Pursue Justice

This new Jewish year of 5775 is Congregation Emeth’s Year of Living Jewishly. (If you missed last week’s explanation go to Emeth.net, and click the button on the homepage for Rabbi’s blog.)

Here’s this week’s Mitzvah of the Week*:

Pursue Justice: Work relentlessly for all and for each to live in dignity, and with equal opportunity for safety, food, education, healthcare, religion, culture, and more.

This mitzvah comes from Deuteronomy 16:20 in Torah, in the chapter named Shoftim, Judges. The opening paragraph of this chapter tells the people that judges need to be appointed, and those judges may not show impartiality and accept bribes, which will influence their decisions. Then the core mitzvah: “Justice, justice shall you pursue!” Pursuing justice is different than simply being just. The word pursue tells us that we must chase after justice, and we must do so eagerly and actively.

How can we – ordinary citizens – perform this mitzvah? We must be advocates for those who aren’t in a position to advocate for themselves. We must make sure that everyone gets what s/he needs to live – housing (shelter), food, clothes.

How can we as individuals “pursue justice”? A few ideas for you to consider:

– There is an election coming up. Are there candidates you can support who understand distributive justice (a socially just allocation of goods)? Support those candidates and/or work on their behalf.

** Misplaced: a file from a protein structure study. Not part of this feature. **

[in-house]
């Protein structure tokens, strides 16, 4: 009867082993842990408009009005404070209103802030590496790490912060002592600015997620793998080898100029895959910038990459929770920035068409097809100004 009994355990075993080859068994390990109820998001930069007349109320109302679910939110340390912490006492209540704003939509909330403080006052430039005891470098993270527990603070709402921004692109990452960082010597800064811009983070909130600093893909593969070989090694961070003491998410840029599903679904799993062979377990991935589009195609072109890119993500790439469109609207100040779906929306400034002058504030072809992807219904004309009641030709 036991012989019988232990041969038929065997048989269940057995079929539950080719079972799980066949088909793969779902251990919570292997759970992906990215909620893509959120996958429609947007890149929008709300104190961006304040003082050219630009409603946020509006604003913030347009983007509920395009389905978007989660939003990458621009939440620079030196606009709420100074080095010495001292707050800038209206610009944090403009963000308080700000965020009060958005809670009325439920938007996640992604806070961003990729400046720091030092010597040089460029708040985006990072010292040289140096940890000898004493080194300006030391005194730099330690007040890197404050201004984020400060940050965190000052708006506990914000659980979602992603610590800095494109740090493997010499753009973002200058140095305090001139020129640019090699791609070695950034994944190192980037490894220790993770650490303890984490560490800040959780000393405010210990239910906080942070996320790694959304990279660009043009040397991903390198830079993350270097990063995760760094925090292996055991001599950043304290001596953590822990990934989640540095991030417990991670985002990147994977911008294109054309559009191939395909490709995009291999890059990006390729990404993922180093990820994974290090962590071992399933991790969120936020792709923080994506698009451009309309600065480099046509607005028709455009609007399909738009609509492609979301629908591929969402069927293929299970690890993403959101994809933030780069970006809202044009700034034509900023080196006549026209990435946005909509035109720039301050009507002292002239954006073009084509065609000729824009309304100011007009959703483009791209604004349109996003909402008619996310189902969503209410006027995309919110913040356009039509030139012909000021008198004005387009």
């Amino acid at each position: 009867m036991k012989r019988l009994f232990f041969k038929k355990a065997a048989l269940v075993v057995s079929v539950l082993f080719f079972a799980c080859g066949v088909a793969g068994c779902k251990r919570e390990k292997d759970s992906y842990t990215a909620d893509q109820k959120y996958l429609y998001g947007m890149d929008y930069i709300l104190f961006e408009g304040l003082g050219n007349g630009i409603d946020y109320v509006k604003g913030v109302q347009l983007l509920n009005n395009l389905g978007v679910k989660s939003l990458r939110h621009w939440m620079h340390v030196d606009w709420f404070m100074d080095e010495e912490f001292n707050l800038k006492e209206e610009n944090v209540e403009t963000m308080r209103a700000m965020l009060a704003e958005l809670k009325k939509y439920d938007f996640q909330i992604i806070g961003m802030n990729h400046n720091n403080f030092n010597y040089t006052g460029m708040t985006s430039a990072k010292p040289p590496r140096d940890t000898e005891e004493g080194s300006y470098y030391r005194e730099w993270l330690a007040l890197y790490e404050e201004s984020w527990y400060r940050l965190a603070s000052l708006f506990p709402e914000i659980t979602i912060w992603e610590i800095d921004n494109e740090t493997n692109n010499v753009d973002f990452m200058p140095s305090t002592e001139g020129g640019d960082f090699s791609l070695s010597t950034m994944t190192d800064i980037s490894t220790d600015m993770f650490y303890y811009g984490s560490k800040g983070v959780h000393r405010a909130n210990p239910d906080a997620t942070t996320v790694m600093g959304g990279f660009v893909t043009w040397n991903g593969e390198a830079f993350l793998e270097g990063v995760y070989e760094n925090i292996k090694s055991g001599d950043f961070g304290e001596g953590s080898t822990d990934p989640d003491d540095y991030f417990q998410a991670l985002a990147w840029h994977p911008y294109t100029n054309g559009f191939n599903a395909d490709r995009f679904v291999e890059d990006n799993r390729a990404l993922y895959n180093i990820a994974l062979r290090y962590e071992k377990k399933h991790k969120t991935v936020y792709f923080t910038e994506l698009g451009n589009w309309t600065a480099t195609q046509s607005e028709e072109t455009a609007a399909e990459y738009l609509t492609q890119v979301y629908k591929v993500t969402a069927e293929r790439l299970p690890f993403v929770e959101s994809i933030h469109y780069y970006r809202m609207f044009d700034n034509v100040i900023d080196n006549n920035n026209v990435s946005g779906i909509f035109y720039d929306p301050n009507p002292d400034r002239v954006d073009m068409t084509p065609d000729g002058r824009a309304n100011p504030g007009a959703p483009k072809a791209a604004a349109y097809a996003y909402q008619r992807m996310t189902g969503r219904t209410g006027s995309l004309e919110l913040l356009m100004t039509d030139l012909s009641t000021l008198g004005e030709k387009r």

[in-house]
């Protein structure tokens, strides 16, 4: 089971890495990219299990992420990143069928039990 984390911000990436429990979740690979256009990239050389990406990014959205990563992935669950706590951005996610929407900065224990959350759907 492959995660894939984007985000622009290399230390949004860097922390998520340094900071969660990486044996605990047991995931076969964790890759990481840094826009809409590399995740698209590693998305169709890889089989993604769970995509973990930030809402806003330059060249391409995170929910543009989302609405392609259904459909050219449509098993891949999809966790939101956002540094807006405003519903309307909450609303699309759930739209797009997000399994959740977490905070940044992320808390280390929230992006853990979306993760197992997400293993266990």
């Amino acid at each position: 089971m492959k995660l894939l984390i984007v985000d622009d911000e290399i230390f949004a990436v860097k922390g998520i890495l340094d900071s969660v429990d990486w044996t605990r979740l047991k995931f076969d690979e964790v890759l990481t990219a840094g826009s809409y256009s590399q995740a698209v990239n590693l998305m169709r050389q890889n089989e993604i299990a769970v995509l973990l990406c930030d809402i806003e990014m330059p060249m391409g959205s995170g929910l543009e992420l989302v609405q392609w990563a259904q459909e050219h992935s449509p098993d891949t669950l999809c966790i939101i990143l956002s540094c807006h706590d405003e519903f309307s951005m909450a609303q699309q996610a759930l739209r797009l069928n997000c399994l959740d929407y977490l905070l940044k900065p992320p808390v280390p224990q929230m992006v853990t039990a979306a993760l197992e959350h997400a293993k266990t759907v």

– What can you do to make sure people get what they need to live justly? We still did not collect the amount of food donations compared to previous years. It’s not too late to bring food for Emeth’s food drive. Put clothes in our clothing collection bucket. Work on a Habitat for Humanity house.

– Protest businesses whose practices are not just. An unverified web search (reported on multiple sites) revealed: there are an estimated 200 children, some 11 years old or younger, who are sewing clothes for Hanes, Wal-Mart, J.C. Penny, and Puma at the Harvest Rich factory in Bangladesh. Hershey’s produces its chocolates from cocoa beans picked by child slaves. Victoria’s Secret, Forever 21, Aeropostale, and Urban Outfitters use cotton picked by child laborers. And so much more! Do your own web search and see if the stores you frequent use child labor. Write the corporate headquarters and complain – and stop shopping there until they become just corporations.

What will you do this week for your mitzvah? Write in your journal and report back on the Rabbi’s blog! You will give others ideas!

May you have a week of joy and a Shabbat of peace,
Rabbi Debbie Israel

*The “mitzvah card” comes from the packet of Mitzvah Cards, produced by Reclaiming Judaism (www.reclaimingjudaism.org) Each week, our oldest students in the Amirim class – bar/bat mitzvah and pre-bar/bat mitzvah – pick a card for Emeth’s Mitzvah of the Week.